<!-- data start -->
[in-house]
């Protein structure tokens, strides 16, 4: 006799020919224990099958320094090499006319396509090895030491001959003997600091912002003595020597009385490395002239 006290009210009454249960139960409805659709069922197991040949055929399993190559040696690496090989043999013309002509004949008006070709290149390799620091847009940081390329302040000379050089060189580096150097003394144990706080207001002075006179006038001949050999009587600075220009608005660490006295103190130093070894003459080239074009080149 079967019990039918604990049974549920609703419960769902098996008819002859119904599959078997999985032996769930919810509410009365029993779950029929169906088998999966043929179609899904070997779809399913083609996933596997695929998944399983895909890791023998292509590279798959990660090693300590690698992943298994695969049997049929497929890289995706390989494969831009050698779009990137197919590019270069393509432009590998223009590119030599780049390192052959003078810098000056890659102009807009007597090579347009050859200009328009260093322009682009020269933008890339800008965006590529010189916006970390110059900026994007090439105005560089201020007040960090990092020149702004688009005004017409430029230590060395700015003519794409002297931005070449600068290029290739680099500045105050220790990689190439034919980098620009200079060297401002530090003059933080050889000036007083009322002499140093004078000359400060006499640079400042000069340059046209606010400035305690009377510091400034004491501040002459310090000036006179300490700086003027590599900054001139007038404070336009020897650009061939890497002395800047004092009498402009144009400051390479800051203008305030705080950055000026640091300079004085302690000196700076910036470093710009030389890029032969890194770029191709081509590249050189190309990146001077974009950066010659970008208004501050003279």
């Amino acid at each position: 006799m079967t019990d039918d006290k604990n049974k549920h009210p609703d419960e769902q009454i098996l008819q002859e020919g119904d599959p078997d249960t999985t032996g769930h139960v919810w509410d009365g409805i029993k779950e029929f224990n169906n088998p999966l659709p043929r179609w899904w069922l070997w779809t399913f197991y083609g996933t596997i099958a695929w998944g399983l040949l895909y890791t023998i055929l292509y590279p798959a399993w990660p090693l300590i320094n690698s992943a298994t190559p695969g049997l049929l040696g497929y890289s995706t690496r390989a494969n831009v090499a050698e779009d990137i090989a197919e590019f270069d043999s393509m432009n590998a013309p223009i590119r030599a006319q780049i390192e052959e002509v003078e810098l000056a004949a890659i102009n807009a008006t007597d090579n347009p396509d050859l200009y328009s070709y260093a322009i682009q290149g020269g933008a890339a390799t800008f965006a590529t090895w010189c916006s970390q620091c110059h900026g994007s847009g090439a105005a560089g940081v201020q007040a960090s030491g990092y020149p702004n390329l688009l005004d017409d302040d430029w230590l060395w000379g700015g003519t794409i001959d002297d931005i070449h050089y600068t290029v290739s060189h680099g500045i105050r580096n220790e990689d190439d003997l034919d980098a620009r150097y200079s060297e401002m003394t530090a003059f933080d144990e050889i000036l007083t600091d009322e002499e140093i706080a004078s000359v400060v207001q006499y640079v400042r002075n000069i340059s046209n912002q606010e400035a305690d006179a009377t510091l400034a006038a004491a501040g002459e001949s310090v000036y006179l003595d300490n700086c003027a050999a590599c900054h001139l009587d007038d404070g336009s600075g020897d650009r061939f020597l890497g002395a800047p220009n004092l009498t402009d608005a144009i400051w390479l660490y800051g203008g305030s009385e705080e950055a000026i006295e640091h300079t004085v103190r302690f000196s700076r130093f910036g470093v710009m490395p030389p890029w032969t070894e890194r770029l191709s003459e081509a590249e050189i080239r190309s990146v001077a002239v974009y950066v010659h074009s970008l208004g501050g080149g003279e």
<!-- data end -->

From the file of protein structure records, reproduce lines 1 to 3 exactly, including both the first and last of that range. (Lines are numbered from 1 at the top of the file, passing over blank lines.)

[in-house]
């Protein structure tokens, strides 16, 4: 006799020919224990099958320094090499006319396509090895030491001959003997600091912002003595020597009385490395002239 006290009210009454249960139960409805659709069922197991040949055929399993190559040696690496090989043999013309002509004949008006070709290149390799620091847009940081390329302040000379050089060189580096150097003394144990706080207001002075006179006038001949050999009587600075220009608005660490006295103190130093070894003459080239074009080149 079967019990039918604990049974549920609703419960769902098996008819002859119904599959078997999985032996769930919810509410009365029993779950029929169906088998999966043929179609899904070997779809399913083609996933596997695929998944399983895909890791023998292509590279798959990660090693300590690698992943298994695969049997049929497929890289995706390989494969831009050698779009990137197919590019270069393509432009590998223009590119030599780049390192052959003078810098000056890659102009807009007597090579347009050859200009328009260093322009682009020269933008890339800008965006590529010189916006970390110059900026994007090439105005560089201020007040960090990092020149702004688009005004017409430029230590060395700015003519794409002297931005070449600068290029290739680099500045105050220790990689190439034919980098620009200079060297401002530090003059933080050889000036007083009322002499140093004078000359400060006499640079400042000069340059046209606010400035305690009377510091400034004491501040002459310090000036006179300490700086003027590599900054001139007038404070336009020897650009061939890497002395800047004092009498402009144009400051390479800051203008305030705080950055000026640091300079004085302690000196700076910036470093710009030389890029032969890194770029191709081509590249050189190309990146001077974009950066010659970008208004501050003279």
């Amino acid at each position: 006799m079967t019990d039918d006290k604990n049974k549920h009210p609703d419960e769902q009454i098996l008819q002859e020919g119904d599959p078997d249960t999985t032996g769930h139960v919810w509410d009365g409805i029993k779950e029929f224990n169906n088998p999966l659709p043929r179609w899904w069922l070997w779809t399913f197991y083609g996933t596997i099958a695929w998944g399983l040949l895909y890791t023998i055929l292509y590279p798959a399993w990660p090693l300590i320094n690698s992943a298994t190559p695969g049997l049929l040696g497929y890289s995706t690496r390989a494969n831009v090499a050698e779009d990137i090989a197919e590019f270069d043999s393509m432009n590998a013309p223009i590119r030599a006319q780049i390192e052959e002509v003078e810098l000056a004949a890659i102009n807009a008006t007597d090579n347009p396509d050859l200009y328009s070709y260093a322009i682009q290149g020269g933008a890339a390799t800008f965006a590529t090895w010189c916006s970390q620091c110059h900026g994007s847009g090439a105005a560089g940081v201020q007040a960090s030491g990092y020149p702004n390329l688009l005004d017409d302040d430029w230590l060395w000379g700015g003519t794409i001959d002297d931005i070449h050089y600068t290029v290739s060189h680099g500045i105050r580096n220790e990689d190439d003997l034919d980098a620009r150097y200079s060297e401002m003394t530090a003059f933080d144990e050889i000036l007083t600091d009322e002499e140093i706080a004078s000359v400060v207001q006499y640079v400042r002075n000069i340059s046209n912002q606010e400035a305690d006179a009377t510091l400034a006038a004491a501040g002459e001949s310090v000036y006179l003595d300490n700086c003027a050999a590599c900054h001139l009587d007038d404070g336009s600075g020897d650009r061939f020597l890497g002395a800047p220009n004092l009498t402009d608005a144009i400051w390479l660490y800051g203008g305030s009385e705080e950055a000026i006295e640091h300079t004085v103190r302690f000196s700076r130093f910036g470093v710009m490395p030389p890029w032969t070894e890194r770029l191709s003459e081509a590249e050189i080239r190309s990146v001077a002239v974009y950066v010659h074009s970008l208004g501050g080149g003279e």